Out of the past and my unending resentment of the goddamn Cinema 7 for not playing Hot Tub Time Machine comes this look at The Graduate, which I’ve been forced to conclude is either a film of its time that hasn’t aged well or one I’ve failed to understand, despite my best efforts. It’s hard to tell which, considering the timeliness of my reviewing the film: In less time than I care to admit, I, too, will have returned home to Los Angeles after graduating from a mysterious college on the east coast. Words fail to convey my great hope that I find life after college less disenchanting than does Benjamin Braddock (Dustin Hoffman), the title character.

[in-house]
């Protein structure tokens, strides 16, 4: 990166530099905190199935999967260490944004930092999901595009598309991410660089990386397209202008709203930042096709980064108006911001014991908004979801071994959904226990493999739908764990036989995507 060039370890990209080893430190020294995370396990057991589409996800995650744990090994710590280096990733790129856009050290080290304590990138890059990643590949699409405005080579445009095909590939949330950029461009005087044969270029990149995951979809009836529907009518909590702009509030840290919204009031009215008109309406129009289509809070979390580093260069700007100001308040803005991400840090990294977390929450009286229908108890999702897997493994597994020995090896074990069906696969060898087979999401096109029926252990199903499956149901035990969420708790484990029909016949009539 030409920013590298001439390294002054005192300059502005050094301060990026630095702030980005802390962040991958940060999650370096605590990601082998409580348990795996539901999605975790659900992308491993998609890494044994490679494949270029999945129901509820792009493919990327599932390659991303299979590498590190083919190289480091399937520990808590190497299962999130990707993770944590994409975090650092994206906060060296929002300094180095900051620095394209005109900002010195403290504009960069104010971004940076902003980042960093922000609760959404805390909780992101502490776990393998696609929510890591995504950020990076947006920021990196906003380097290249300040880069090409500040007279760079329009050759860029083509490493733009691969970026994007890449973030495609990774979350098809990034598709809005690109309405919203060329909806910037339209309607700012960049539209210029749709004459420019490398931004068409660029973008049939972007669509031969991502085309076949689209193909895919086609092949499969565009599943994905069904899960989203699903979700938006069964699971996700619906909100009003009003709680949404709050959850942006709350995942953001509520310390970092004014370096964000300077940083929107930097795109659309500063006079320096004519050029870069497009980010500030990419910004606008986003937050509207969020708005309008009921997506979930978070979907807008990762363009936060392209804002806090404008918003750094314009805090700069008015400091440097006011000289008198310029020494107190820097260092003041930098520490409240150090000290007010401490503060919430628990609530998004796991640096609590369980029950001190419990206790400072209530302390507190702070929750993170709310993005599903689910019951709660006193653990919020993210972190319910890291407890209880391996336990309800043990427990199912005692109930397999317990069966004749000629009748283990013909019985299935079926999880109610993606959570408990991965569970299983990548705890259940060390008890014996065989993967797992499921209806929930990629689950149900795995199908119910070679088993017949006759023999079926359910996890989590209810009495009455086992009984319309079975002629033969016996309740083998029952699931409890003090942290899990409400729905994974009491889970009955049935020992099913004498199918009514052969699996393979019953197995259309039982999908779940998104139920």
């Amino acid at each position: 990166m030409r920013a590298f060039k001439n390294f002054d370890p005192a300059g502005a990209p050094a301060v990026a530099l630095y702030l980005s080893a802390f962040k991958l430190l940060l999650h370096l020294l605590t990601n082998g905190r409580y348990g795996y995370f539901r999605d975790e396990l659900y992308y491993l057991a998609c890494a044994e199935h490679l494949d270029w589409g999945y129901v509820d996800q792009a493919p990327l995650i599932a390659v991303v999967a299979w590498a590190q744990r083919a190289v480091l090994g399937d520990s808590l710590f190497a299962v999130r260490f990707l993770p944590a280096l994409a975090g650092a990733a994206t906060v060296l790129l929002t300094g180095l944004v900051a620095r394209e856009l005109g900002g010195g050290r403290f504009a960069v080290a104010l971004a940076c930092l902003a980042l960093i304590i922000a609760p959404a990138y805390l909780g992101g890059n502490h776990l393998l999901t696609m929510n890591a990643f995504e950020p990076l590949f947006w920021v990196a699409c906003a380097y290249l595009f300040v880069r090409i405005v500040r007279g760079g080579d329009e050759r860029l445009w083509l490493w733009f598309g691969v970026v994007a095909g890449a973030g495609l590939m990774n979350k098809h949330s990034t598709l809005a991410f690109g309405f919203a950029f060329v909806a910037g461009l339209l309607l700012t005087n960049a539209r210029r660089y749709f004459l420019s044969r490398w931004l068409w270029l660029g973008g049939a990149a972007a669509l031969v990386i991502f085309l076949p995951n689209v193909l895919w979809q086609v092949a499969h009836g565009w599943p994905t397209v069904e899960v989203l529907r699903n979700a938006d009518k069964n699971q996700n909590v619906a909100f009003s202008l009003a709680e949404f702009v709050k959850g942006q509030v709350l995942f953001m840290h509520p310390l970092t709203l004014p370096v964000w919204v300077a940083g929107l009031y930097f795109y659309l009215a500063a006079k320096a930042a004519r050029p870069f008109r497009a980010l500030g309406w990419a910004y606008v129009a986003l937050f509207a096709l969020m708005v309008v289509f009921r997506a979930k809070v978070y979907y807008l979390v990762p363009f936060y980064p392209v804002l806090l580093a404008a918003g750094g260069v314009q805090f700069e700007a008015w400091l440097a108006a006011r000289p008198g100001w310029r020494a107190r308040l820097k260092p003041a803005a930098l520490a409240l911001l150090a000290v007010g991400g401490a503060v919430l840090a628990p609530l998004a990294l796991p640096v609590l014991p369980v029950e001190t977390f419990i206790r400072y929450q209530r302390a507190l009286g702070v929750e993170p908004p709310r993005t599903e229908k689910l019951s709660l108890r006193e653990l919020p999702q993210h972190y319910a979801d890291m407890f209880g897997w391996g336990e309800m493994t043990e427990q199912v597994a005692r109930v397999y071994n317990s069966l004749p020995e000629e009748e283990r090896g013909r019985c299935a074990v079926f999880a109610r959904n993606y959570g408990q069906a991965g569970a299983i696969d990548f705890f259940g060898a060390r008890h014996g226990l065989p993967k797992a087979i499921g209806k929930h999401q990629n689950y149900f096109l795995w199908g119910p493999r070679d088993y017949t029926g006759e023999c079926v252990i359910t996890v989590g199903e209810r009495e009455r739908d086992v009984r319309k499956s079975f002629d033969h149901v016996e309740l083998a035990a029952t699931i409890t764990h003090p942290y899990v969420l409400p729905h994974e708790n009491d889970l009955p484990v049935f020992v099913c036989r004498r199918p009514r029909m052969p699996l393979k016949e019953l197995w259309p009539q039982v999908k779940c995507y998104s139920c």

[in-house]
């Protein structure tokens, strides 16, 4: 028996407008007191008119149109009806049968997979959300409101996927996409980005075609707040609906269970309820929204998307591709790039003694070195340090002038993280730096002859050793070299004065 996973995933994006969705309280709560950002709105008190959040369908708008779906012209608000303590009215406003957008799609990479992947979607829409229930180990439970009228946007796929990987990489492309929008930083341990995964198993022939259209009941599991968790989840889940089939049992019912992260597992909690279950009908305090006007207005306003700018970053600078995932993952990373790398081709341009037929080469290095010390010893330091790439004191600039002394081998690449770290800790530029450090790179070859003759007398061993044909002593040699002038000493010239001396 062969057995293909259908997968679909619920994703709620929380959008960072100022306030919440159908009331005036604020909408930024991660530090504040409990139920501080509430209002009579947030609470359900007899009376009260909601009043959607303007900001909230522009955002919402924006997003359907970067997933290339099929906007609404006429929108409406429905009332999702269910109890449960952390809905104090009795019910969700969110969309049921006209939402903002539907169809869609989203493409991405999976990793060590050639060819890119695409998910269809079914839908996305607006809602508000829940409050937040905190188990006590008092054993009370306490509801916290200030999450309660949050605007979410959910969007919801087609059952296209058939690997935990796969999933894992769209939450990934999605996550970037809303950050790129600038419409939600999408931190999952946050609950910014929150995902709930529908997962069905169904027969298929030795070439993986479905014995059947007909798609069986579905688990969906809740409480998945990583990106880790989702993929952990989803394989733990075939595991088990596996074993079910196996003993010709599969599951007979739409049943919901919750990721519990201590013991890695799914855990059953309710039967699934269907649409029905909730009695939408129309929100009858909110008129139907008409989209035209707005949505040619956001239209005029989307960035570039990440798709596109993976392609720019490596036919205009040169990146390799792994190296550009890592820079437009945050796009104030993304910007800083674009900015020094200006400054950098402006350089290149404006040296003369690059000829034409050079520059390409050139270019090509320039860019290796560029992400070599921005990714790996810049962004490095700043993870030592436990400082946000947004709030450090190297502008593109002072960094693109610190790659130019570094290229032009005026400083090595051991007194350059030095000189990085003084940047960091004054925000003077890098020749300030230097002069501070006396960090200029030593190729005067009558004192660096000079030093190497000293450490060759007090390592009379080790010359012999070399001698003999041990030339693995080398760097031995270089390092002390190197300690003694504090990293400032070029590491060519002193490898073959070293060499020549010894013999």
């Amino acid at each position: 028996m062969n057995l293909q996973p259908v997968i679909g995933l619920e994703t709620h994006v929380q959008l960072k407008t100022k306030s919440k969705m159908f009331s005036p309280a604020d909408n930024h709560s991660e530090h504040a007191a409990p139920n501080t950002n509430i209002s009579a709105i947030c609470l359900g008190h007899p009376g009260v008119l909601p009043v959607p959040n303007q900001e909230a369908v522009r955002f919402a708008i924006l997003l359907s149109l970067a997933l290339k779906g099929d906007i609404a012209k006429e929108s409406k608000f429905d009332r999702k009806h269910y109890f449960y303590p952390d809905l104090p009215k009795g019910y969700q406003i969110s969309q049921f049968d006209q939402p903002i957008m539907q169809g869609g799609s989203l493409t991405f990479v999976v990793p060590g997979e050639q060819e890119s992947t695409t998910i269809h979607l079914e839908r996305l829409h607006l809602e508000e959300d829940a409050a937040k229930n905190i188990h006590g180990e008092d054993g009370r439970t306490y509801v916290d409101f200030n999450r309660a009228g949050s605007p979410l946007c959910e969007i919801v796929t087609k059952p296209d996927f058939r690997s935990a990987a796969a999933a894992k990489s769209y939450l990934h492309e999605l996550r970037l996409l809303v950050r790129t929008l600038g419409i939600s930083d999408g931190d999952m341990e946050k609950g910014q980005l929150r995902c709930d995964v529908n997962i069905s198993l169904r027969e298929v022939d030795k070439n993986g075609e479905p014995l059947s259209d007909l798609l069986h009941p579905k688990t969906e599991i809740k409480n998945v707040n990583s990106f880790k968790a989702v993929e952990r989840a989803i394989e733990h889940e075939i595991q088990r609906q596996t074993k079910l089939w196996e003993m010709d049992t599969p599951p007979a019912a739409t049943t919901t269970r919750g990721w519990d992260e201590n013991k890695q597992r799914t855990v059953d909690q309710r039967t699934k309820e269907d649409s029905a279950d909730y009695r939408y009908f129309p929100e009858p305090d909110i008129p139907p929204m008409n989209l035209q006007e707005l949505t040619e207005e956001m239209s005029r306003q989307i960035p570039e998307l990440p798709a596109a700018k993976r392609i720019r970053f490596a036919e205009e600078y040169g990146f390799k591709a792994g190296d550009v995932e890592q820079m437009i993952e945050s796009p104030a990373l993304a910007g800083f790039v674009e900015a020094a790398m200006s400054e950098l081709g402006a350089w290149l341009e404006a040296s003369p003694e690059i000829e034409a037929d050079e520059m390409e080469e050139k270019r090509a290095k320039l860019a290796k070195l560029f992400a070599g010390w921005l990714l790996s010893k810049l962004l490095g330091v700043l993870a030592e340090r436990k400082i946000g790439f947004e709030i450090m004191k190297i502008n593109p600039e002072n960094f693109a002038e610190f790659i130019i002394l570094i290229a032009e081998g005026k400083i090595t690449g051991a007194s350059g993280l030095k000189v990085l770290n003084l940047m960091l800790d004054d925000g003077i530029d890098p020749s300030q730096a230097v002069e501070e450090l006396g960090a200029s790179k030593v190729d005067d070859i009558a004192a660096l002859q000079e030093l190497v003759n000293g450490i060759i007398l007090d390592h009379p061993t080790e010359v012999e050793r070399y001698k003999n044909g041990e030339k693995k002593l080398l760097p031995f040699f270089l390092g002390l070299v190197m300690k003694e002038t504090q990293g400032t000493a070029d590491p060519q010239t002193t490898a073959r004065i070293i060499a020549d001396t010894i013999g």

The Graduate works best as a portrait of ’60s-era disillusionment, something no character showcases more clearly than Mrs. Robinson (Anne Bancroft). We can tell almost instantly, just from the tone of her voice, what she’s up to: First the ride home from Ben, the request that he come inside, have a drink, listen to some music, and answer a series of personal questions. She’s long ago stopped caring about being subtle or preserving appearance; life for her is unfulfilling, and she’s looking for a distraction. We suspect what she’s doing before Ben does, but it’s not until he says something that these suspicions are confirmed—we know, but we don’t. Continue reading